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There are more than 200 publications on KMC or skin to skin contact, which prove the beneficial effect of KMC. The various outcome variables studied include:

  • Mortality
    Four published randomized controlled trials (RCT) comparing KMC with conventional care have been conducted in low-income countries1-4. The results showed no difference in survival between the two groups. Although the evidence shows that KMC does not necessarily improve survival, it does not increase mortality. Since KMC is usually initiated after stabilization and most of the neonatal mortality has already occurred by then, KMC is unlikely to affect the neonatal mortality. There are no studies evaluating the use of KMC as the primary and initial modality in the care of low birth weight infants in the community.
  • Breast-feeding
    Four randomized controlled trails and a cohort study carried out in low-income countries looked at the effect of KMC on breast-feeding1,3,4,5. Three studies found that the method increased the prevalence and duration of breast-feeding. Effects were more dramatic in areas with low breast-feeding rates.
  • Thermal control & metabolism
    Four studies5-8 carried out in low-income countries showed that prolonged skin to skin contact between mother and her preterm/LBW infant provided effective thermal control and was associated with reduced risk of hypothermia.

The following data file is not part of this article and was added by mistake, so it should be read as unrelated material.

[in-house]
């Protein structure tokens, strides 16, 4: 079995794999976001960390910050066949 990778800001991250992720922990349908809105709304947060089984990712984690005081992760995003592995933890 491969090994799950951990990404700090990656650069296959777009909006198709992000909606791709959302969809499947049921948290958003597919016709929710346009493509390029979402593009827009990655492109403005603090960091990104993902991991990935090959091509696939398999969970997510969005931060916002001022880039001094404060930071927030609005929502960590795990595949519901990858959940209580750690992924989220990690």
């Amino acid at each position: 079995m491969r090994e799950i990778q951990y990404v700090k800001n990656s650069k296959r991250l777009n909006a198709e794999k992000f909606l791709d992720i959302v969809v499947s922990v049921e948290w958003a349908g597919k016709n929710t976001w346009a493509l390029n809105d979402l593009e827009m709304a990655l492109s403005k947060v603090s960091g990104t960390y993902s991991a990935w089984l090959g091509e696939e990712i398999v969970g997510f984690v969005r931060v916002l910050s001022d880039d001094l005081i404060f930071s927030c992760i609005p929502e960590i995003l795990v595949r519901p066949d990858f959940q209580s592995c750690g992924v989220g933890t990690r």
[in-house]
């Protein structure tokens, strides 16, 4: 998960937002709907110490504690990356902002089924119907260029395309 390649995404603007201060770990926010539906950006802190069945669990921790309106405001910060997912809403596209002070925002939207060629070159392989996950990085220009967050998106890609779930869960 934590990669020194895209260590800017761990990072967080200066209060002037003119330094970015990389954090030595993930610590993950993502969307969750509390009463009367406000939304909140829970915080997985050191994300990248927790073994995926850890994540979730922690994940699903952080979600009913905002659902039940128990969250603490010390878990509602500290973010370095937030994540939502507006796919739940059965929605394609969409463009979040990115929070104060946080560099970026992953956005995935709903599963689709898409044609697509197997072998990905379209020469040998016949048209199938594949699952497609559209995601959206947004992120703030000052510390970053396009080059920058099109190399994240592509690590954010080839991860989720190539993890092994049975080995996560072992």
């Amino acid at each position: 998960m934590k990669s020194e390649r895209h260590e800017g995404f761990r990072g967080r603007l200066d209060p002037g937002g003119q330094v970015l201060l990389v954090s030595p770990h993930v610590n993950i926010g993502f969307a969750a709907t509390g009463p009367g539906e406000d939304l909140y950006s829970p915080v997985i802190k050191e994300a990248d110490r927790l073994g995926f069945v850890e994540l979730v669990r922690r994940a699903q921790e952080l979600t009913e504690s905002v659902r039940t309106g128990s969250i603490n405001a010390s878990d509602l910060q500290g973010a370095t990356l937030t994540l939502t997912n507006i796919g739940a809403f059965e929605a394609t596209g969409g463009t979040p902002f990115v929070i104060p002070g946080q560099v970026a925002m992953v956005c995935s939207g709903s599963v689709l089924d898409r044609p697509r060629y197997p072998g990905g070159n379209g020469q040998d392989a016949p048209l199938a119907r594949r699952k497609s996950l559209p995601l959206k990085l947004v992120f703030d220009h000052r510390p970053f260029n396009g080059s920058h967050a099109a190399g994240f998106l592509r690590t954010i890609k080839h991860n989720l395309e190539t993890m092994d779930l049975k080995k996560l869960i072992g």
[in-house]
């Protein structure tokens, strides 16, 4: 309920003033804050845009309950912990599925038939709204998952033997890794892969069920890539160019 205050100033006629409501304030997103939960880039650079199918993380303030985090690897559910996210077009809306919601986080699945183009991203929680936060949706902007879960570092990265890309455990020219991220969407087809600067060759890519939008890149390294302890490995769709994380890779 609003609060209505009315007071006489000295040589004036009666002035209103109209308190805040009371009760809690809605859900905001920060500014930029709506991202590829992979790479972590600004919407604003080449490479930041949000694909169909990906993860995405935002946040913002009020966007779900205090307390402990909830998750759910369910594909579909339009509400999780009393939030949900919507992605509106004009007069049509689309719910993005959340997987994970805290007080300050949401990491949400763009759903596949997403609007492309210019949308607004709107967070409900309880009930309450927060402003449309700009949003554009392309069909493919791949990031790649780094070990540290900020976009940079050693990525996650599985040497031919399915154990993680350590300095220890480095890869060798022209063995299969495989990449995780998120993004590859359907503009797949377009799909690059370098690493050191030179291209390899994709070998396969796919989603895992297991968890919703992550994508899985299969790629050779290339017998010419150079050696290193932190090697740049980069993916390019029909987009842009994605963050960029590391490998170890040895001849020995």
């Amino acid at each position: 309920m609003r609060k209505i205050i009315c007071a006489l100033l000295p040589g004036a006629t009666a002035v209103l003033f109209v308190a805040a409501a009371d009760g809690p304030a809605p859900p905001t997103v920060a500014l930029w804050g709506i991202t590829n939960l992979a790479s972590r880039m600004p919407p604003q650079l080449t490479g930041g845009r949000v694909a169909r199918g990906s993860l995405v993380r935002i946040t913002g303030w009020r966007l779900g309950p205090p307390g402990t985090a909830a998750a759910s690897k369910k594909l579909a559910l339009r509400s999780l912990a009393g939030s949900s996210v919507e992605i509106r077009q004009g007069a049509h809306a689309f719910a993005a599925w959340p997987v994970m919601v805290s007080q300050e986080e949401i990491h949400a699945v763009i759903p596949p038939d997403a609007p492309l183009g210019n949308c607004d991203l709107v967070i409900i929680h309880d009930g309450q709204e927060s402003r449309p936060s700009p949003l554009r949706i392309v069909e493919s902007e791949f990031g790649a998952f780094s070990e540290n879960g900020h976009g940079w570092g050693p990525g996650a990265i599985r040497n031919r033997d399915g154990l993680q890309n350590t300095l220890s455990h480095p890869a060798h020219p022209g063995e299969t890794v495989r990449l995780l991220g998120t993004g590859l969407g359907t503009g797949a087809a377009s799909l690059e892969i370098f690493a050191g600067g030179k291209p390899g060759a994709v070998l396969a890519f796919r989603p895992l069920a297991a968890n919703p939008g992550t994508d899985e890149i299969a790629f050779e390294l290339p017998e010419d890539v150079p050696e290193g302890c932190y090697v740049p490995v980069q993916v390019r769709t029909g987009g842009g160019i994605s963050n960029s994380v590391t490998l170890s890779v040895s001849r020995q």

• Growth
    In one RCT, no difference in growth was observed at one year of age1. However two subsequent RCTs3,5 have shown that infants cared for by KMC have a slightly better daily weight gain during their hospital stay.
  • Serious morbidity
    Two RCTs have shown a lower rate of serious illness and hospitalization with use of KMC in first year of life1,4. However, there was no effect on mild to moderate infection.
  • Other effects
    KMC helps both infants and parents. Mothers have reported significantly less stress during kangaroo care than when baby is receiving conventional care. They have described a sense of empowerment, confidence and a feeling that they can do something positive for their preterm infants in different settings and cultures. Fathers too said that they feel relaxed, comfortable and contended while providing kangaroo care.
  • Acceptability
    KMC was acceptable to health-care staff, and the presence of mothers in the ward did not seem to be a problem5. Most health workers considered KMC to be beneficial.

References

  1. Charpak N, Ruiz-Pelaez JG, Figueroa de CZ, Charpak Y. A randomized controlled trail of kangaroo mother care: results of follow-up at 1 year of corrected age. Pediatrics. 2001 Nov; 108(5): 1072-9.
  2. Kambarami RA, Chidede O, Kowo DT. Kangaroo care versus incubator care in the management of well preterm infants- a pilot study. Ann Trop Paediatr. 1998 Jun; 18(2): 81-6.
  3. Cattaneo A, Davanzo R, Bergman N, Charpak N. Kangaroo mother care in low income countries. International Network in Kangaroo Mother Care. J Trop Pediatr. 1998 Oct;44(5):279-82.
  4. Sloan NL, Camacho LW, Rojas EP, Stern C. Kangaroo mother method: randomised controlled trial of an alternative method of care for stabalised low-birth weight infants. Maternidad Isidro Ayora Study Team. Lancet. 1994 Sep 17; 334(8925):782-5.
  5. Ramanathan K, Paul VK, Deorari AK, Taneja U, George G. Kangaroo Mother Care in very low birth weight infants. Indian J Pediatr. 2001 Nov;68(11):1019-23.
  6. Chwo MJ, Anderson GC, Good M, Dowling DA, Shiau SH, Chu DM. A randomized controlled trial of early kangaroo care for preterm infants: effects on temperature, weight , behaviour and acuity. J Nurs Res. 2002 Jun;10(2):129-42.
  7. Legault M, Goulet C. Comparison of kangaroo and traditional methods of removing preterm infants from incubators. J Obstet Gynecol Neonatal Nurs. 1995 Jul-Aug;24(6):501-6.
  8. Johanson RB, Spencer SA, Rolfe P, Jones P, Malla DS. Effects of post-delivery care on neonatal body temperature. Acta Paediatr. 1992 Nov;81(11):859-63.